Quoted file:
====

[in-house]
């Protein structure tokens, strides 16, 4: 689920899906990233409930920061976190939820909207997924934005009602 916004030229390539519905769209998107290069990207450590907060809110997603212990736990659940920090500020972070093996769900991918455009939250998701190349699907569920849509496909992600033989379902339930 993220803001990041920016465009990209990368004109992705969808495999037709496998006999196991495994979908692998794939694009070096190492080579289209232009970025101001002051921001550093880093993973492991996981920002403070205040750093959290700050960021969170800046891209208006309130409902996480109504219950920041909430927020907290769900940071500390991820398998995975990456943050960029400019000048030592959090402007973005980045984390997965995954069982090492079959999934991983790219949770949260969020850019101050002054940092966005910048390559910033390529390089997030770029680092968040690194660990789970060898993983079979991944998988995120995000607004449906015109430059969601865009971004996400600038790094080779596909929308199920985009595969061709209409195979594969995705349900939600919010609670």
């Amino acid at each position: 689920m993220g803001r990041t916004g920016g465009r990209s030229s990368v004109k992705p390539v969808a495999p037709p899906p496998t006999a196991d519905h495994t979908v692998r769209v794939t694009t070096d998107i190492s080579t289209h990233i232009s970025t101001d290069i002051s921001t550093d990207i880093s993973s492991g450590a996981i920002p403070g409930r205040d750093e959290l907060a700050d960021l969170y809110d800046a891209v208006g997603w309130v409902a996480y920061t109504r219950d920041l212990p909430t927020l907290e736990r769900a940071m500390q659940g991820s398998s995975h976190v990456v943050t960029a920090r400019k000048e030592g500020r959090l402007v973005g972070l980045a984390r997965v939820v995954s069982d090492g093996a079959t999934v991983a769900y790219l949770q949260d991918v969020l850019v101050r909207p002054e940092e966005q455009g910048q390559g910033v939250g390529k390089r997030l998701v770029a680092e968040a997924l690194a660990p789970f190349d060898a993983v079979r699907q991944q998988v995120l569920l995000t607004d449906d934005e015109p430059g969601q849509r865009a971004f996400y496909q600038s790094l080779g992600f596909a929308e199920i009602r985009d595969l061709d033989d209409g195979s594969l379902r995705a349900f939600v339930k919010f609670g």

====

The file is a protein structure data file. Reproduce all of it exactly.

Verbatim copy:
[in-house]
């Protein structure tokens, strides 16, 4: 689920899906990233409930920061976190939820909207997924934005009602 916004030229390539519905769209998107290069990207450590907060809110997603212990736990659940920090500020972070093996769900991918455009939250998701190349699907569920849509496909992600033989379902339930 993220803001990041920016465009990209990368004109992705969808495999037709496998006999196991495994979908692998794939694009070096190492080579289209232009970025101001002051921001550093880093993973492991996981920002403070205040750093959290700050960021969170800046891209208006309130409902996480109504219950920041909430927020907290769900940071500390991820398998995975990456943050960029400019000048030592959090402007973005980045984390997965995954069982090492079959999934991983790219949770949260969020850019101050002054940092966005910048390559910033390529390089997030770029680092968040690194660990789970060898993983079979991944998988995120995000607004449906015109430059969601865009971004996400600038790094080779596909929308199920985009595969061709209409195979594969995705349900939600919010609670």
């Amino acid at each position: 689920m993220g803001r990041t916004g920016g465009r990209s030229s990368v004109k992705p390539v969808a495999p037709p899906p496998t006999a196991d519905h495994t979908v692998r769209v794939t694009t070096d998107i190492s080579t289209h990233i232009s970025t101001d290069i002051s921001t550093d990207i880093s993973s492991g450590a996981i920002p403070g409930r205040d750093e959290l907060a700050d960021l969170y809110d800046a891209v208006g997603w309130v409902a996480y920061t109504r219950d920041l212990p909430t927020l907290e736990r769900a940071m500390q659940g991820s398998s995975h976190v990456v943050t960029a920090r400019k000048e030592g500020r959090l402007v973005g972070l980045a984390r997965v939820v995954s069982d090492g093996a079959t999934v991983a769900y790219l949770q949260d991918v969020l850019v101050r909207p002054e940092e966005q455009g910048q390559g910033v939250g390529k390089r997030l998701v770029a680092e968040a997924l690194a660990p789970f190349d060898a993983v079979r699907q991944q998988v995120l569920l995000t607004d449906d934005e015109p430059g969601q849509r865009a971004f996400y496909q600038s790094l080779g992600f596909a929308e199920i009602r985009d595969l061709d033989d209409g195979s594969l379902r995705a349900f939600v339930k919010f609670g």